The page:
21.6. virt-rescue: The Rescue Shell

This section provides information about the rescue shell.

21.6.1. Introduction

This section describes virt-rescue, which can be considered analogous to a rescue CD for virtual machines. It boots a guest virtual machine into a rescue shell so that maintenance can be performed to correct errors and the guest virtual machine can be repaired.
There is some overlap between virt-rescue and guestfish. It is important to distinguish their differing uses. virt-rescue is for making interactive, ad-hoc changes using ordinary Linux file system tools. It is particularly suited to rescuing a guest virtual machine that has failed . virt-rescue cannot be scripted.
In contrast, guestfish is particularly useful for making scripted, structured changes through a formal set of commands (the libguestfs API), although it can also be used interactively.

21.6.2. Running virt-rescue

Before you use virt-rescue on a guest virtual machine, make sure the guest virtual machine is not running, otherwise disk corruption will occur. When you are sure the guest virtual machine is not live, enter:
$ virt-rescue -d GuestName
(where GuestName is the guest name as known to libvirt), or:
$ virt-rescue -a /path/to/disk/image
(where the path can be any file, any logical volume, LUN, or so on) containing a guest virtual machine disk.
You will first see output scroll past, as virt-rescue boots the rescue VM. In the end you will see:
Welcome to virt-rescue, the libguestfs rescue shell.

 Note: The contents of / are the rescue appliance.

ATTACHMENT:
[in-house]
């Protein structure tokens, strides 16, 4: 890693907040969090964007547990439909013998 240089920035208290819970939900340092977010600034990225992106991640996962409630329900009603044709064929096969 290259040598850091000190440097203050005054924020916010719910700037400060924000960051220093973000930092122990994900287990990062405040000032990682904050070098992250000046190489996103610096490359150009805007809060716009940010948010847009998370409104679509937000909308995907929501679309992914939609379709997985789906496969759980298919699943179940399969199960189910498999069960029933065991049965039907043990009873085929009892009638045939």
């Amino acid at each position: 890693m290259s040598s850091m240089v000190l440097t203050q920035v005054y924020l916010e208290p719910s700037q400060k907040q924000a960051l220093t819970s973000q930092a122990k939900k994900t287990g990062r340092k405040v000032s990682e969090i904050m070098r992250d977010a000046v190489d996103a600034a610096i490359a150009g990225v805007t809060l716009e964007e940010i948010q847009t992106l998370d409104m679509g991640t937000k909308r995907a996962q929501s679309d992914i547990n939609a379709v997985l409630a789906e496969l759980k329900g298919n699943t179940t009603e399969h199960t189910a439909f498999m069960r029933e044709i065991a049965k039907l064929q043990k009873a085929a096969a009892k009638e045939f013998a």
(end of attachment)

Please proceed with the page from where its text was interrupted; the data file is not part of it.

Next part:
You have to mount the guest virtual machine's partitions under /sysroot
 before you can examine them.

 bash: cannot set terminal process group (-1): Inappropriate ioctl for device
 bash: no job control in this shell
 ><rescue>
The shell prompt here is an ordinary bash shell, and a reduced set of ordinary Red Hat Enterprise Linux commands is available. For example, you can enter:
><rescue> fdisk -l /dev/vda
The previous command will list disk partitions. To mount a file system, it is suggested that you mount it under /sysroot, which is an empty directory in the rescue machine for the user to mount anything you like. Note that the files under / are files from the rescue VM itself:
><rescue> mount /dev/vda1 /sysroot/
EXT4-fs (vda1): mounted filesystem with ordered data mode. Opts: (null)
><rescue> ls -l /sysroot/grub/
 total 324
 -rw-r--r--. 1 root root     63 Sep 16 18:14 device.map
 -rw-r--r--. 1 root root  13200 Sep 16 18:14 e2fs_stage1_5
 -rw-r--r--. 1 root root  12512 Sep 16 18:14 fat_stage1_5
 -rw-r--r--. 1 root root  11744 Sep 16 18:14 ffs_stage1_5
 -rw-------. 1 root root   1503 Oct 15 11:19 grub.conf
 [...]
When you are finished rescuing the guest virtual machine, exit the shell by entering exit or Ctrl+d.
virt-rescue has many command-line options. The options most often used are:
  • --ro: Operate in read-only mode on the guest virtual machine. No changes will be saved. You can use this to experiment with the guest virtual machine. As soon as you exit from the shell, all of your changes are discarded.
  • --network: Enable network access from the rescue shell. Use this for example if you need to download RPM or other files into the guest virtual machine.